BSO launches community-engagement program with free concert

With “BSO in Residence,” the Boston Symphony Orchestra has launched an initiative to support collaboration with surrounding communities. The program’s first neighborhood of focus is Jamaica Plain, where BSO players will participate in community events for the next three years.

By phone, BSO youth and family concerts conductor Thomas Wilkins, who is also the first African-American to hold a BSO conducting position, expressed his excitement to be bringing this “life-altering music” outside Symphony Hall. “[The BSO] came to the conclusion, rightfully so, that the orchestra really needed to expand its footprint,” he said, and referred to the players as “a natural body of teachers and mentors and inspirations.”

Noting that the community-engagement program fits with Mayor Martin J. Walsh’s Boston Creates cultural plan, the BSO aims to partner with various neighborhoods to develop cultural activities. The orchestra has been working in conjunction with JP community creative center Spontaneous Celebrations, which runs classes and events at its Danforth Street building and organizes the annual Wake Up the Earth festival and Jamaica Pond Lantern Parade. Founder Femke Rosenbaum observed that in her years living and working in the neighborhood, she hadn’t noticed many of her neighbors taking advantage of the BSO’s offerings despite Symphony Hall being a few short Orange Line stops away.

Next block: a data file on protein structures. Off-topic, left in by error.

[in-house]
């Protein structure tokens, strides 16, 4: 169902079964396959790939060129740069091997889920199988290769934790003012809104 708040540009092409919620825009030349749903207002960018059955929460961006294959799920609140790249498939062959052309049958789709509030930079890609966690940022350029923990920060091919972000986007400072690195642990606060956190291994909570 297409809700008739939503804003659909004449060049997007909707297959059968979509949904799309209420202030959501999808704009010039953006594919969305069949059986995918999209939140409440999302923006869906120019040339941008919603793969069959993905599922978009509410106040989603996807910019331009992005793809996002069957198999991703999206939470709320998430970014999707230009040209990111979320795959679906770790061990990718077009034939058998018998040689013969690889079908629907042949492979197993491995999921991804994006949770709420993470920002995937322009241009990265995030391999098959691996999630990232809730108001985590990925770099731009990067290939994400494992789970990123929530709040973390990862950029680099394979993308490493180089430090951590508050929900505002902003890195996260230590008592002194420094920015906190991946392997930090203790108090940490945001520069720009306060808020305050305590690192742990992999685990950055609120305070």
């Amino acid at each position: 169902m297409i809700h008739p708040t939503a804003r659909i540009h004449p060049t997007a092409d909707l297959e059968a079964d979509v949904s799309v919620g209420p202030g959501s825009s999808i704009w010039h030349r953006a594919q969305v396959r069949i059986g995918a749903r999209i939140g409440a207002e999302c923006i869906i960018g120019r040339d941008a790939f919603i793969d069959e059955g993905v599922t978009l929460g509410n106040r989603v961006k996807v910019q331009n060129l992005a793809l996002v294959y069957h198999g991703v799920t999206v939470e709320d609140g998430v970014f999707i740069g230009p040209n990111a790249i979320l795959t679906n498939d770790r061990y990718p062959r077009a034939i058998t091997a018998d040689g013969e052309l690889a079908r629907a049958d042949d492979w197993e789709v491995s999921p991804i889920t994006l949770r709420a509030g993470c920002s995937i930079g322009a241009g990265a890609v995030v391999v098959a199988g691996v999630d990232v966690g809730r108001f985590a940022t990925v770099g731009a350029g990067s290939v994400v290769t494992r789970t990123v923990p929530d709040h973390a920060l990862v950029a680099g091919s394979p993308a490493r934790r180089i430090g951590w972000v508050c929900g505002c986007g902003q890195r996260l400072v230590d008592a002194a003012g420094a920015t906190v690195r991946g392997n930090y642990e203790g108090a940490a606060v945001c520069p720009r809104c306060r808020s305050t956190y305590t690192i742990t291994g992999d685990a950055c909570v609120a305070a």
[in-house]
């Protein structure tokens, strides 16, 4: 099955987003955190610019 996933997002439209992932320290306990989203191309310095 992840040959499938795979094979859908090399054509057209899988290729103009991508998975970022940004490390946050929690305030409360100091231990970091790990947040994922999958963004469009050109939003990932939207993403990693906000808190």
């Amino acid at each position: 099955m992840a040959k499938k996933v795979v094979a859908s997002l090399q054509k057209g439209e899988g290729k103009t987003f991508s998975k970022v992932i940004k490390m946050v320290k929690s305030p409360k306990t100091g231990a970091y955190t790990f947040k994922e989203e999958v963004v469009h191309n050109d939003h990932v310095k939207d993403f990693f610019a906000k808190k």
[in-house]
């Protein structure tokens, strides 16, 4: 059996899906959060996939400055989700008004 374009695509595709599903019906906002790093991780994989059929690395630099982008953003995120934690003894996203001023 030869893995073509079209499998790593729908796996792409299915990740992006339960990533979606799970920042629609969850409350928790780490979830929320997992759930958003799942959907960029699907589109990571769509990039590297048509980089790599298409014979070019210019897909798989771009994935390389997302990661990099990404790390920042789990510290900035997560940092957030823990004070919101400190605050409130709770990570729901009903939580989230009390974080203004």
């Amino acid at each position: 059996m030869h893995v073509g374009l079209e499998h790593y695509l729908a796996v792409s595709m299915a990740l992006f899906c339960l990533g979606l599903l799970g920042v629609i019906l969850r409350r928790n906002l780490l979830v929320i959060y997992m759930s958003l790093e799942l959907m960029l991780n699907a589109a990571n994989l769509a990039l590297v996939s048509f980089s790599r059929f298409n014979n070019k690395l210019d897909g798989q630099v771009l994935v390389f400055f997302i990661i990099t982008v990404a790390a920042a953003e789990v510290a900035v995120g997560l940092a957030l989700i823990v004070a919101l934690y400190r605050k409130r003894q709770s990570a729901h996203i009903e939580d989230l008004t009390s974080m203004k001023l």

“By coming out with free concerts for the community and really reaching out to connect with different groups . . . we’re hoping that will bring more of an awareness of what the Boston Symphony could offer to the community, especially with our young people,” she said by phone from Cape Cod.

The program’s launch will be celebrated at this Sunday’s concert in Franklin Park, which will feature performances by the BSO and the Boston Pops led by Wilkins, Boston Pops music director Keith Lockhart, and BSO music director Andris Nelsons. Pre-concert programming draws from groups that reflect the diversity of the neighborhood, including Castle of our Skins and BalletRox. In the weeks and months to come, BSO players will visit a library and multiple schools and participate in community events, and high school students in the neighborhood will be offered a card that grants free admission to multiple Symphony Hall concerts.

Zoë Madonna can be reached at Follow her on Twitter @knitandlisten. Madonna’s work is supported by the Rubin Institute for Music Criticism, San Francisco Conservatory of Music, and Ann and Gordon Getty Foundation.